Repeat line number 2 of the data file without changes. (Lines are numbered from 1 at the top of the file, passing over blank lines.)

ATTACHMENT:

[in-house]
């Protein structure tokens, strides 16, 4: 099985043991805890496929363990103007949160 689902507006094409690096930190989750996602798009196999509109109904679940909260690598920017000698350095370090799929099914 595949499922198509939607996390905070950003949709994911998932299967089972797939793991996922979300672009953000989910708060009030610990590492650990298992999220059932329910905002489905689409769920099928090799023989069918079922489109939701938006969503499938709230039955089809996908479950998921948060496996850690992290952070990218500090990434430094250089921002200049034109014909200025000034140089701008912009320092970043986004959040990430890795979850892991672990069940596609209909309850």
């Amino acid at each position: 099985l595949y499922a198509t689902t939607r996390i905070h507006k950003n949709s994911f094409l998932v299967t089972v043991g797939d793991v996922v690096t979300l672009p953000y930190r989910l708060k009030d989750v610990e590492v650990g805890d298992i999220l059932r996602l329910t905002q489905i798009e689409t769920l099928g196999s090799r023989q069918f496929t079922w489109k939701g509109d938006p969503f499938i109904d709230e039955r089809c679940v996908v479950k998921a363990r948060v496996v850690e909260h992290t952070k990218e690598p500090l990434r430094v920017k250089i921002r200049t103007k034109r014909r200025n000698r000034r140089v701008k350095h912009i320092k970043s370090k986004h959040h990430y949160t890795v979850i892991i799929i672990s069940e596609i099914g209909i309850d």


């Protein structure tokens, strides 16, 4: 099985043991805890496929363990103007949160 689902507006094409690096930190989750996602798009196999509109109904679940909260690598920017000698350095370090799929099914 595949499922198509939607996390905070950003949709994911998932299967089972797939793991996922979300672009953000989910708060009030610990590492650990298992999220059932329910905002489905689409769920099928090799023989069918079922489109939701938006969503499938709230039955089809996908479950998921948060496996850690992290952070990218500090990434430094250089921002200049034109014909200025000034140089701008912009320092970043986004959040990430890795979850892991672990069940596609209909309850």